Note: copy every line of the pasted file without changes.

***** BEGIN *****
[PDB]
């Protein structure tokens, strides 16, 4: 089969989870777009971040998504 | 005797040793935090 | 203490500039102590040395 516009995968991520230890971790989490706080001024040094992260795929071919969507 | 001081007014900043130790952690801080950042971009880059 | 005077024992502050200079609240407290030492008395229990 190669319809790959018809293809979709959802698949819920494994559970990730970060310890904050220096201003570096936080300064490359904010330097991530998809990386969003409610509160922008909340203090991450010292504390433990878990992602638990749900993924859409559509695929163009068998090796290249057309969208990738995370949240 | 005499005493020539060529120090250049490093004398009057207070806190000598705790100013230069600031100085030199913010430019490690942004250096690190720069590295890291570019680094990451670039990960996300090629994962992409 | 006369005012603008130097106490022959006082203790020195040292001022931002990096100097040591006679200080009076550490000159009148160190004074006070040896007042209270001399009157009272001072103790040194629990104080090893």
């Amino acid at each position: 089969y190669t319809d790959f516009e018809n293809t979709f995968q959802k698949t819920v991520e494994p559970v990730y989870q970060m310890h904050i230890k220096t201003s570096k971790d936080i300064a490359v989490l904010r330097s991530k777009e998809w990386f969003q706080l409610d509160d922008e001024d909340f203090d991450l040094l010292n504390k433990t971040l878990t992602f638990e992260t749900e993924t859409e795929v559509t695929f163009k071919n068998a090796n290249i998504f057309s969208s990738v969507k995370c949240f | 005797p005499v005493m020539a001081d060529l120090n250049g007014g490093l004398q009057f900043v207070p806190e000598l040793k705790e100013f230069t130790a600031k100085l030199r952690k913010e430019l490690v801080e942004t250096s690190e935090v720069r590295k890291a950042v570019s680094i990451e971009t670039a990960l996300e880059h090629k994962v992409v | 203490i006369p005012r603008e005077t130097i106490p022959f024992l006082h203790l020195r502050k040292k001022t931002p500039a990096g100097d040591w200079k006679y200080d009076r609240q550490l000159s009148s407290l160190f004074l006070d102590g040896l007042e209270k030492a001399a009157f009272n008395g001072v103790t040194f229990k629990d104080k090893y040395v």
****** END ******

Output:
[PDB]
């Protein structure tokens, strides 16, 4: 089969989870777009971040998504 | 005797040793935090 | 203490500039102590040395 516009995968991520230890971790989490706080001024040094992260795929071919969507 | 001081007014900043130790952690801080950042971009880059 | 005077024992502050200079609240407290030492008395229990 190669319809790959018809293809979709959802698949819920494994559970990730970060310890904050220096201003570096936080300064490359904010330097991530998809990386969003409610509160922008909340203090991450010292504390433990878990992602638990749900993924859409559509695929163009068998090796290249057309969208990738995370949240 | 005499005493020539060529120090250049490093004398009057207070806190000598705790100013230069600031100085030199913010430019490690942004250096690190720069590295890291570019680094990451670039990960996300090629994962992409 | 006369005012603008130097106490022959006082203790020195040292001022931002990096100097040591006679200080009076550490000159009148160190004074006070040896007042209270001399009157009272001072103790040194629990104080090893």
């Amino acid at each position: 089969y190669t319809d790959f516009e018809n293809t979709f995968q959802k698949t819920v991520e494994p559970v990730y989870q970060m310890h904050i230890k220096t201003s570096k971790d936080i300064a490359v989490l904010r330097s991530k777009e998809w990386f969003q706080l409610d509160d922008e001024d909340f203090d991450l040094l010292n504390k433990t971040l878990t992602f638990e992260t749900e993924t859409e795929v559509t695929f163009k071919n068998a090796n290249i998504f057309s969208s990738v969507k995370c949240f | 005797p005499v005493m020539a001081d060529l120090n250049g007014g490093l004398q009057f900043v207070p806190e000598l040793k705790e100013f230069t130790a600031k100085l030199r952690k913010e430019l490690v801080e942004t250096s690190e935090v720069r590295k890291a950042v570019s680094i990451e971009t670039a990960l996300e880059h090629k994962v992409v | 203490i006369p005012r603008e005077t130097i106490p022959f024992l006082h203790l020195r502050k040292k001022t931002p500039a990096g100097d040591w200079k006679y200080d009076r609240q550490l000159s009148s407290l160190f004074l006070d102590g040896l007042e209270k030492a001399a009157f009272n008395g001072v103790t040194f229990k629990d104080k090893y040395v």